the anterior and laterodorsal nuclei of the thalamus
were not affected; the absence of secondary changes in
these structures has already been alluded to when hippocampal lesions are limited and do not include the
subicular area {23). This is in accordance with experimental evidence that shows the principal efferents of
the hippocampus come from the subicular area {2?).
Medial temporal lesions causing permanent global amnesia are bilateral in all documented cases [14]. Determination of the critical structures remains a subject of
controversy, however. Horel [15) claimed that the major part of the temporal lobe was involved in bitemporal amnesia, either directly or indirectly by way of a
disconnection resulting from temporal stem lesions.
Present evidence, both experimental 1321 and clinical
f l l , 28, present case), does not support this claim. In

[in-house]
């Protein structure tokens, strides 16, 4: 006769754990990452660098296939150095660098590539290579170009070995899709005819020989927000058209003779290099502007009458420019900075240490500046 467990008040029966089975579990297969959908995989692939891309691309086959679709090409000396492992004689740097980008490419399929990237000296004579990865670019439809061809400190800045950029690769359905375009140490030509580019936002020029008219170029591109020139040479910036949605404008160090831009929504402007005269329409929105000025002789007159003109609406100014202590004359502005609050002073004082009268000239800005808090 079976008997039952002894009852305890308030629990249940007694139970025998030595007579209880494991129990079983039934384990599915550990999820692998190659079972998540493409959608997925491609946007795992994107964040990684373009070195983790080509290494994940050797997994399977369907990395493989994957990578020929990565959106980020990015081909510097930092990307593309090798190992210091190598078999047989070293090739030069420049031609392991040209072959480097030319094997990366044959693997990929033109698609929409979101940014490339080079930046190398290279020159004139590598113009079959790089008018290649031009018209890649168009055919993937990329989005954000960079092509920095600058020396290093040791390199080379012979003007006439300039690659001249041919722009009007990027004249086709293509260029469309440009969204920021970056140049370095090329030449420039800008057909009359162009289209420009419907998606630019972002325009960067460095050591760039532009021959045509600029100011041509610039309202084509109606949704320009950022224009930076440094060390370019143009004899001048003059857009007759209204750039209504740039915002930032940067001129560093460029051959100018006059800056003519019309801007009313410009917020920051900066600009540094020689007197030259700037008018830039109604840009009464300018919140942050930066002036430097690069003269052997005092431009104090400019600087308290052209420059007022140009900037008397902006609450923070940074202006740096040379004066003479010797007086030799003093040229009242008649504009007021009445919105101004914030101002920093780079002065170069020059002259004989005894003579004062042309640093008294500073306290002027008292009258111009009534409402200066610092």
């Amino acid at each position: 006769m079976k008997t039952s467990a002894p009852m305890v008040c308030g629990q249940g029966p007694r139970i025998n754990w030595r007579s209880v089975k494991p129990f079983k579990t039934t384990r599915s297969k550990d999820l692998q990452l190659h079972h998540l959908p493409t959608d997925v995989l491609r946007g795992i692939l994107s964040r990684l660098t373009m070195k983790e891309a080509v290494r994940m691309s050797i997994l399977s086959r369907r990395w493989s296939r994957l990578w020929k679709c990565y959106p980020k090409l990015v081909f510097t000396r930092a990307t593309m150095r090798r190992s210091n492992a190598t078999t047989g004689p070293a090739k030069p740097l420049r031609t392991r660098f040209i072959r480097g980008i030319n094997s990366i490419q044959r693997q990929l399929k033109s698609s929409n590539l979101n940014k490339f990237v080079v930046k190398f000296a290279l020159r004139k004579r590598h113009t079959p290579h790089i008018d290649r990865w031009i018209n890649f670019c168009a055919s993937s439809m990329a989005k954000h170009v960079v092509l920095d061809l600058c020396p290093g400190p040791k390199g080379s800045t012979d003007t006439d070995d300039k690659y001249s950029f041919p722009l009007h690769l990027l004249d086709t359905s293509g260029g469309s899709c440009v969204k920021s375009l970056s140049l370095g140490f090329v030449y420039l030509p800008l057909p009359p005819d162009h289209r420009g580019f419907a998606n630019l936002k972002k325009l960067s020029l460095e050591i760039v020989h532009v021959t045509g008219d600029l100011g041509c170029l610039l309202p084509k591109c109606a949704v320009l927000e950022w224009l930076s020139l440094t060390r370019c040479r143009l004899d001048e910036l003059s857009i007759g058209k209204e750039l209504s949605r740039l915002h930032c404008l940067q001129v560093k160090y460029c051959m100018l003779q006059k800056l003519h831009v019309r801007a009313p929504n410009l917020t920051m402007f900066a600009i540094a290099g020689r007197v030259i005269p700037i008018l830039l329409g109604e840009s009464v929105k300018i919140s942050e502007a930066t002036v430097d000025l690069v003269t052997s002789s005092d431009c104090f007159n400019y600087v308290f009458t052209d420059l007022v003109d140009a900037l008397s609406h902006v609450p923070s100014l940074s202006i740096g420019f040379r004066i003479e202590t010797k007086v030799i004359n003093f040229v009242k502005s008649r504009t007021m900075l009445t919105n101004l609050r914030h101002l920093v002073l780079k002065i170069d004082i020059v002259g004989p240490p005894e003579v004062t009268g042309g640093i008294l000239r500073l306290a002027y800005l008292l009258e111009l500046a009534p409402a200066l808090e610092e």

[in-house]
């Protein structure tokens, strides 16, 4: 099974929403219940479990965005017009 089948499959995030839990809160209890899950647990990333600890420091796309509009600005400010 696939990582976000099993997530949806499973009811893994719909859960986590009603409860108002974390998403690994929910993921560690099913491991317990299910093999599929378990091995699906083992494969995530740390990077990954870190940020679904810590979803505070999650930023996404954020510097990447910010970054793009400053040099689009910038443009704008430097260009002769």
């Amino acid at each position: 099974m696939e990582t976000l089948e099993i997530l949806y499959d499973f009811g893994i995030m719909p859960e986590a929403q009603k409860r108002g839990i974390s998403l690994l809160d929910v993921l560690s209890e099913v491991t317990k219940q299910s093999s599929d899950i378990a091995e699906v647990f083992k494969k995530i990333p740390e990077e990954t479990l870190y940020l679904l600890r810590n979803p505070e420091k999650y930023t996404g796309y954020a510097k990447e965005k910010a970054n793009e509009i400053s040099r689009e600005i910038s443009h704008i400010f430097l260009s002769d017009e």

all reported cases the lesions involved the hippocampus and in two cases {I 1, 28) they were the only structures involved. All the other reports mention lesions
in other structures {3, 7, 9 , 22, 29, 30, 31). In our
patient, the only associated lesion was located in the
amygdaloid bodies. The clinical consequences of
amygdaloid involvement are only partially known {I}.
When the amygdaloid bodies are affected in viral encephalitides [2, 12, 131, rhe disease is accompanied
by considerable cortical destruction and the specific
roles of the amygdaloid bodies are impossible to establish. In hippocampectomized monkeys, Mishhn 120)
showed that amygdaloid lesions led to an increase in